A secretive bipartisan House immigration coalition has broken its official silence to applaud the release of comprehensive Senate legislation, with eight members saying in a joint statement they hope to reach their own agreement “soon.”
"Americans want to see the nation's broken immigration system fixed, and they know it will take bipartisanship to solve this problem in a sensible and rational way. This week, a bipartisan group of Senators stepped forward to introduce their proposal, and we applaud their effort,” the group said.
“We are also working on a good faith, bipartisan effort in the House. We believe we will soon agree on a reasonable, common-sense plan to finally secure our borders and strengthen our economy with a tough but fair process for immigrants to fully contribute to our country that respects the rule of law,” they added.
Members of the Senate’s Gang of Eight on Wednesday morning formally introduced an 844-page bill that overhauls the immigration system through enhancements to border security, the creation of a guest-worker program and providing a pathway to citizenship for the nation’s estimated 11 million undocumented immigrants.
The House group has been working on its own legislation off and on for four years, but its existence only became public knowledge in the last few months. With a mix of longtime immigration-reform advocates and conservative hard-liners, the members have tried to keep their work under wraps to such an extent that they previously declined to acknowledge participating in the bipartisan effort.
The statement on Wednesday marked the first official comment the House group has made. Signing on were: Democratic Reps. Xavier BecerraXavier BecerraThe Hill's Morning Report - Biden to make voting rights play in Atlanta Democrats eager to fill power vacuum after Pelosi exit Overnight Health Care — Insurance will soon cover COVID-19 tests MORE (Calif.), Luis GutierrezLuis Vicente GutierrezIllinois Democrats propose new 'maximized' congressional map Biden's inauguration marked by conflict of hope and fear The Hill's Campaign Report: Democratic primary fight shifts to South Carolina, Nevada MORE (Ill.), Zoe Lofgren (Calif.) and John YarmuthJohn Allen YarmuthOn the Money — Student borrowers stare down rising prices More than 30 million families to lose child tax credit checks starting this weekend On The Trail: Retirements offer window into House Democratic mood MORE (Ky.), and Republicans John Carter (Texas), Mario Diaz-Balart (Fla.), Sam JohnsonSamuel (Sam) Robert JohnsonDan Bongino to present five-part Fox series on people 'canceled' CEO fired after mocking teen for wearing dress to prom Van Taylor wins reelection to Texas seat held by GOP since 1968 MORE (Texas) and Raul Labrador (Idaho).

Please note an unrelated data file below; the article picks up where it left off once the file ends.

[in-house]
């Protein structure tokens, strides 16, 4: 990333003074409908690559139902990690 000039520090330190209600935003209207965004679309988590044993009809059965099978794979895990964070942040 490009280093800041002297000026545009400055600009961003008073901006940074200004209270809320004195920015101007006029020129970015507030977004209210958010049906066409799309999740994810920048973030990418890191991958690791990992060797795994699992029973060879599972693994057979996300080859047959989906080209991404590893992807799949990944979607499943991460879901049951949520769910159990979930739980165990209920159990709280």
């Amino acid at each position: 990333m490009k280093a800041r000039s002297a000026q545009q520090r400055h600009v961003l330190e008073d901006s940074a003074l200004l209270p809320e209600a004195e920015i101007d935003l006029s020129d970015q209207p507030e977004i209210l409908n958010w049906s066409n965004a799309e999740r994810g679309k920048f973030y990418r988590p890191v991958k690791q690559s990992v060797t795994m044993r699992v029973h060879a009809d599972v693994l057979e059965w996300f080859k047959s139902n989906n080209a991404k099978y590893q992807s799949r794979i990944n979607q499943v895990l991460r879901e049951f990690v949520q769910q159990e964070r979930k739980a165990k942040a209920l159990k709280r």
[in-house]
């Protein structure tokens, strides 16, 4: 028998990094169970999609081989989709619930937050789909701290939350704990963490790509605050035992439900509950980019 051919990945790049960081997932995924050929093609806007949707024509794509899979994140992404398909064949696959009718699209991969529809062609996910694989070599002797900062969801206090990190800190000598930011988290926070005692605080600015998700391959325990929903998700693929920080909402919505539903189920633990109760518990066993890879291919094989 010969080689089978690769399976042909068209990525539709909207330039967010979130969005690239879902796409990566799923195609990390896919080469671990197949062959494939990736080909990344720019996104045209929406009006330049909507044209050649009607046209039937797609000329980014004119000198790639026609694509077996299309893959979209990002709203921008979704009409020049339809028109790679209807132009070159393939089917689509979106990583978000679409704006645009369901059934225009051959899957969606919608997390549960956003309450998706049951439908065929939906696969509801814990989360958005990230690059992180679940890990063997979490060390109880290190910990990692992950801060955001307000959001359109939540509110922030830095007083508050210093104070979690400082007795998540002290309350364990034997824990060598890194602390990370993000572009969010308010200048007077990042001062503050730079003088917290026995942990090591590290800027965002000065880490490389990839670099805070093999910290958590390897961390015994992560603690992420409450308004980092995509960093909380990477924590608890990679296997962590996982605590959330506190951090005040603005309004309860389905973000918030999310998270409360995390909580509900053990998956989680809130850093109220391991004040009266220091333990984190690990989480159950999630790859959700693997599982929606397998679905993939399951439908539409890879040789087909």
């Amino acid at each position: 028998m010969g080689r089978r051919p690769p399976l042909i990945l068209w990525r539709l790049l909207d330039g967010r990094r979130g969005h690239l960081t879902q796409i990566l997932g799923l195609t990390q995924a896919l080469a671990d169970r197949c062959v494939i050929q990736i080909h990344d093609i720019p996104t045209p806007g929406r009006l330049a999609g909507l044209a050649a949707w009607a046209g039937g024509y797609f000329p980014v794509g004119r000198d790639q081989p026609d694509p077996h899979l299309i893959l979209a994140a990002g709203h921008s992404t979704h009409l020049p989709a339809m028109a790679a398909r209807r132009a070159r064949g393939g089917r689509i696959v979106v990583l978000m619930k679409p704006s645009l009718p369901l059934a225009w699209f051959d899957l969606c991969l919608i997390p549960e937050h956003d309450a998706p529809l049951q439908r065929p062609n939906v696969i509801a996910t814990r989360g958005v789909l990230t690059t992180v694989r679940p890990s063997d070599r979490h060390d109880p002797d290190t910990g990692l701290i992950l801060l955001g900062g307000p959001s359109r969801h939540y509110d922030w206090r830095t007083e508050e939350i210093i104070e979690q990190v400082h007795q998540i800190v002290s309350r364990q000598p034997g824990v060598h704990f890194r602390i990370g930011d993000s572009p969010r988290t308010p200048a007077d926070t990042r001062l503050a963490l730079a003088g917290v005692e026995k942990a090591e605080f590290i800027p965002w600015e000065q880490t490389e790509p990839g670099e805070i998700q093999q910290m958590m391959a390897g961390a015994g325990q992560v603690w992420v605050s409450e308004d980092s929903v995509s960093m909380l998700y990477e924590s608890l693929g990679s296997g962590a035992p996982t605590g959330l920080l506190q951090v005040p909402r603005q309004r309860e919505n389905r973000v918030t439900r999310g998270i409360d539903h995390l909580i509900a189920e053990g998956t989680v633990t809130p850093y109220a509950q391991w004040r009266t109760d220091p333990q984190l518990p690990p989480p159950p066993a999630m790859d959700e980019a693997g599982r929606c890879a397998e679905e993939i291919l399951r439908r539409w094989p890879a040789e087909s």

The statement was careful not to explicitly endorse the Senate measure.
Despite the momentum for immigration reform since the November election, the path to passage for comprehensive legislation remains far more complicated in a House dominated by conservatives who have previously opposed such measures.
Republican leaders have been meeting with members in small groups to educate them about the complex immigration system, and they have not decided whether to move legislation in one sweeping bill or in pieces.
Speaker John BoehnerJohn Andrew BoehnerDemocrats eager to fill power vacuum after Pelosi exit Stopping the next insurrection Biden, lawmakers mourn Harry Reid MORE (R-Ohio) has pledged to recommit to “regular order,” which would likely mean that any legislation would first have to go through the Judiciary Committee.
Labrador said Tuesday he favors moving immigration reform in several pieces simultaneously, which some lawmakers believe will make it easier to pass. Judiciary Chairman Bob GoodlatteRobert (Bob) William GoodlatteFight breaks out between Jordan, Nadler over rules about showing video at Garland hearing The job of shielding journalists is not finished Bottom line MORE (R-Va.) has also said this approach is an option.
The House bill crafted by the bipartisan group is expected to significantly overlap with the Senate legislation but contain key differences, including in the guest-worker program. Labrador said Tuesday that he was concerned with an agreement between business and labor groups that formed the basis for the Senate’s guest-worker program, because it placed too small a cap on the initial number of workers.